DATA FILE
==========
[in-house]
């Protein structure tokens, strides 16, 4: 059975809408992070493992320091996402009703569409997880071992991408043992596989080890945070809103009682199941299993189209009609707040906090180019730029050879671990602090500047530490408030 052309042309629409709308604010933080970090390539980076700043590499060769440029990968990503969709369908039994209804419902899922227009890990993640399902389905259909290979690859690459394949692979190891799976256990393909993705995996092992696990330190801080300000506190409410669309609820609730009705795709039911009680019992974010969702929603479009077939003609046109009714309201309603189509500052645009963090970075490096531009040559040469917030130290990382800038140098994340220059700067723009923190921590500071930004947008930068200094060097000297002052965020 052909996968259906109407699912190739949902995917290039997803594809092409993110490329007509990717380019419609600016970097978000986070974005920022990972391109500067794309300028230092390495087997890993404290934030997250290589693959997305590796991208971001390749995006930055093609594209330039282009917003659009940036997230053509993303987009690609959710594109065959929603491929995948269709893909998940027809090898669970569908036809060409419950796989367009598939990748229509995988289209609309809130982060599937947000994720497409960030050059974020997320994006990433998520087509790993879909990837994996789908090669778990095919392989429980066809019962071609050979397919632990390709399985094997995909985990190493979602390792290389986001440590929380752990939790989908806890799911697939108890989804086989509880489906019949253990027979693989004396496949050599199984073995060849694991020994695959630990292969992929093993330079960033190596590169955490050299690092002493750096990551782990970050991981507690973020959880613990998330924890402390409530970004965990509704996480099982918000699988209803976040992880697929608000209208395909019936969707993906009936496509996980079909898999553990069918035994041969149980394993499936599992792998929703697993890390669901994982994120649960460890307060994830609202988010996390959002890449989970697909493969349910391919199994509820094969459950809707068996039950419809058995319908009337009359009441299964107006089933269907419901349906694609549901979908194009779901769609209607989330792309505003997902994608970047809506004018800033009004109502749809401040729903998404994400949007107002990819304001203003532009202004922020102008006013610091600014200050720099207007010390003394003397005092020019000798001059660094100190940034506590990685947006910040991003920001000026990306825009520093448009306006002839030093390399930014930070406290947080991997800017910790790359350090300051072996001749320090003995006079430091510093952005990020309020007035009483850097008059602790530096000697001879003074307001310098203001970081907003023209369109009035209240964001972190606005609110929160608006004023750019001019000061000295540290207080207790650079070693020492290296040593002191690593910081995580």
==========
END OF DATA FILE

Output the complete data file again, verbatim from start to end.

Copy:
[in-house]
């Protein structure tokens, strides 16, 4: 059975809408992070493992320091996402009703569409997880071992991408043992596989080890945070809103009682199941299993189209009609707040906090180019730029050879671990602090500047530490408030 052309042309629409709308604010933080970090390539980076700043590499060769440029990968990503969709369908039994209804419902899922227009890990993640399902389905259909290979690859690459394949692979190891799976256990393909993705995996092992696990330190801080300000506190409410669309609820609730009705795709039911009680019992974010969702929603479009077939003609046109009714309201309603189509500052645009963090970075490096531009040559040469917030130290990382800038140098994340220059700067723009923190921590500071930004947008930068200094060097000297002052965020 052909996968259906109407699912190739949902995917290039997803594809092409993110490329007509990717380019419609600016970097978000986070974005920022990972391109500067794309300028230092390495087997890993404290934030997250290589693959997305590796991208971001390749995006930055093609594209330039282009917003659009940036997230053509993303987009690609959710594109065959929603491929995948269709893909998940027809090898669970569908036809060409419950796989367009598939990748229509995988289209609309809130982060599937947000994720497409960030050059974020997320994006990433998520087509790993879909990837994996789908090669778990095919392989429980066809019962071609050979397919632990390709399985094997995909985990190493979602390792290389986001440590929380752990939790989908806890799911697939108890989804086989509880489906019949253990027979693989004396496949050599199984073995060849694991020994695959630990292969992929093993330079960033190596590169955490050299690092002493750096990551782990970050991981507690973020959880613990998330924890402390409530970004965990509704996480099982918000699988209803976040992880697929608000209208395909019936969707993906009936496509996980079909898999553990069918035994041969149980394993499936599992792998929703697993890390669901994982994120649960460890307060994830609202988010996390959002890449989970697909493969349910391919199994509820094969459950809707068996039950419809058995319908009337009359009441299964107006089933269907419901349906694609549901979908194009779901769609209607989330792309505003997902994608970047809506004018800033009004109502749809401040729903998404994400949007107002990819304001203003532009202004922020102008006013610091600014200050720099207007010390003394003397005092020019000798001059660094100190940034506590990685947006910040991003920001000026990306825009520093448009306006002839030093390399930014930070406290947080991997800017910790790359350090300051072996001749320090003995006079430091510093952005990020309020007035009483850097008059602790530096000697001879003074307001310098203001970081907003023209369109009035209240964001972190606005609110929160608006004023750019001019000061000295540290207080207790650079070693020492290296040593002191690593910081995580």